Boston University News Release


25th October, 2010

Irish Tenor Ronon Tynan to Perform and Speak at Boston University

(Boston) – The Howard Gotlieb Archival Research Center at Boston University will host an evening with Tenor Ronan Tynan. Tynan is an accomplished athlete, winning multiple medals while competing at the Paralympics, a physician specializing in orthopedic sports injuries and most well-known for his accomplishments as an opera singer. The event will include a lecture, Q+A and performance. The event is free and open to the public.

Event Details
Event: Gotlieb Lecture Featuring Ronan Tynan
Hosts: The Howard Gotlieb Archival Research Center
Date: Wednesday, November 17, 2010
Time: Door open at 6:30 PM; event begins at 7:00 PM
Location: Tsai Performance Center, 685 Commonwealth Avenue, Boston
Admission: Free and open to the public; please call to reserve ticket prior to event.
Contact: For tickets, call 617-353-8725 or email tsaictr@bu.edu
For more information, call 617-353-3696 or email archives@bu.edu

Tynan was the voice of “God Bless America” during the seventh inning stretch at New York’s Yankee stadium, singing live at each game, and has performed for many White House events including the 2007 White House Governor’s Ball and the 2008 Saint Patrick Day Reception. Tynan also gives over fifty motivational speeches each year across America and is known for having a lively demeanor and cutting sense of humor.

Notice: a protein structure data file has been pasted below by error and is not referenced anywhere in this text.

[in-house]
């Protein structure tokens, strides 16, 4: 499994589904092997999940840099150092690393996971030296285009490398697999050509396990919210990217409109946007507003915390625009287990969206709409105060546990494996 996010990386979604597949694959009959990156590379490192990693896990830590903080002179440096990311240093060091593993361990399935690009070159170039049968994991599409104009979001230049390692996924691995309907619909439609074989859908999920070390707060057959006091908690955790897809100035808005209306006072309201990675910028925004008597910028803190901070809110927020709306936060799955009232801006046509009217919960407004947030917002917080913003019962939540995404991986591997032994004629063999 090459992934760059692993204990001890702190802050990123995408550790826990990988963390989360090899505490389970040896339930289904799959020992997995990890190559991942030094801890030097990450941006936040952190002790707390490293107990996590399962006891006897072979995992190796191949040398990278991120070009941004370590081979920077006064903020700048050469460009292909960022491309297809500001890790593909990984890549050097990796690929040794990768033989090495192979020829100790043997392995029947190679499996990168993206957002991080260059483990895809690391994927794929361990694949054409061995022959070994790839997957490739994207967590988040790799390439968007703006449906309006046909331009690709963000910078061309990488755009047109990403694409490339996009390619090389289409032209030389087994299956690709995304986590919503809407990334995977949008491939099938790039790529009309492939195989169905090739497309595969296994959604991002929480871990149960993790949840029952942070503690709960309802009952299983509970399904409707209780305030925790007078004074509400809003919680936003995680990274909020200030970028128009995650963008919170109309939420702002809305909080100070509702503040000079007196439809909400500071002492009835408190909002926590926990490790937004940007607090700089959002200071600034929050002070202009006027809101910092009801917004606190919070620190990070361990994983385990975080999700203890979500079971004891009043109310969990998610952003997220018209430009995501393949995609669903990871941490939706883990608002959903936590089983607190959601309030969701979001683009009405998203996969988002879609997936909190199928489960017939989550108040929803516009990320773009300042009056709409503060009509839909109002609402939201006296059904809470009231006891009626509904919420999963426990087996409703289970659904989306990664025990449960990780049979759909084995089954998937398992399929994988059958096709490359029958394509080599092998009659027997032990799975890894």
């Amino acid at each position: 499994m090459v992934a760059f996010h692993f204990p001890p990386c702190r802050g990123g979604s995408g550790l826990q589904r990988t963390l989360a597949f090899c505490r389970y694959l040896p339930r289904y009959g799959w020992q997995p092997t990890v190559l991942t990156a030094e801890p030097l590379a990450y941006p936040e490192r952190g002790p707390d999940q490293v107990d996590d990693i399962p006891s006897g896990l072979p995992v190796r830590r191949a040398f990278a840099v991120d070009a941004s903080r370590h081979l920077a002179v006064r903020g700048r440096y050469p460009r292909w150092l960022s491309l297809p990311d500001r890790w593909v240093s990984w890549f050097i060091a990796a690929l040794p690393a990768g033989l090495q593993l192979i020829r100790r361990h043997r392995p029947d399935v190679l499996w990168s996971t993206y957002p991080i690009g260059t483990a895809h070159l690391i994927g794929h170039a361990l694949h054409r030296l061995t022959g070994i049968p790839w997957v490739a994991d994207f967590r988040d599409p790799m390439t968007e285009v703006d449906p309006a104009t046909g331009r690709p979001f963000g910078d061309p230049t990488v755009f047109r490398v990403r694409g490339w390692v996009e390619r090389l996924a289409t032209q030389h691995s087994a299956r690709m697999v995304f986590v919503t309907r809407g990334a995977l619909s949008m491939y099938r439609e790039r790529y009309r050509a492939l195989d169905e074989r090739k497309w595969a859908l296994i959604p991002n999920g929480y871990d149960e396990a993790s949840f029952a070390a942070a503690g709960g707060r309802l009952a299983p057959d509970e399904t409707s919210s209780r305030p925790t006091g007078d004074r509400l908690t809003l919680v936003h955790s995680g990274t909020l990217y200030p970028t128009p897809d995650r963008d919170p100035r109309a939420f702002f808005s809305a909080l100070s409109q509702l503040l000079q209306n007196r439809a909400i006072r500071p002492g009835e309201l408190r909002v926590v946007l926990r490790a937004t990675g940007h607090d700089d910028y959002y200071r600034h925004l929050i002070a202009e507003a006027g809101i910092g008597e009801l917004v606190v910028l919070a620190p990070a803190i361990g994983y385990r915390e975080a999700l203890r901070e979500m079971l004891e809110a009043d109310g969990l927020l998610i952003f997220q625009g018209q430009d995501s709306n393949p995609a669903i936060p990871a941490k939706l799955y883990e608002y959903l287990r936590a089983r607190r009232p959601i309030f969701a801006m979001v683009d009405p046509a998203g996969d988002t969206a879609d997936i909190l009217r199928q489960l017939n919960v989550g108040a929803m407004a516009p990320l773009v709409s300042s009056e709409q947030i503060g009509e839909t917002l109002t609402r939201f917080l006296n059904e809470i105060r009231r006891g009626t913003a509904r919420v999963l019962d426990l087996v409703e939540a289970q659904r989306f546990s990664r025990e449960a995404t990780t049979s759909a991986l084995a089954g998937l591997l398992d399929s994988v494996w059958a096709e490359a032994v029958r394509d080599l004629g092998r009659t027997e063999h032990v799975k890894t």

The Howard Gotlieb Archival Research Center at Boston University seeks to capture and document history by collecting the manuscripts from individuals who play significant roles in the fields of journalism, poetry, literature and criticism, dance, music, theater, film, television, and political and religious movements. The Center strives to preserve the documents and make them readily available to researchers while administering all legal copyrights and restrictions. The Center also presents extensive exhibitions, seminars and tours for students, parents, alumni, various visiting groups and members of the public. For more information, visit www.bu.edu/archives.



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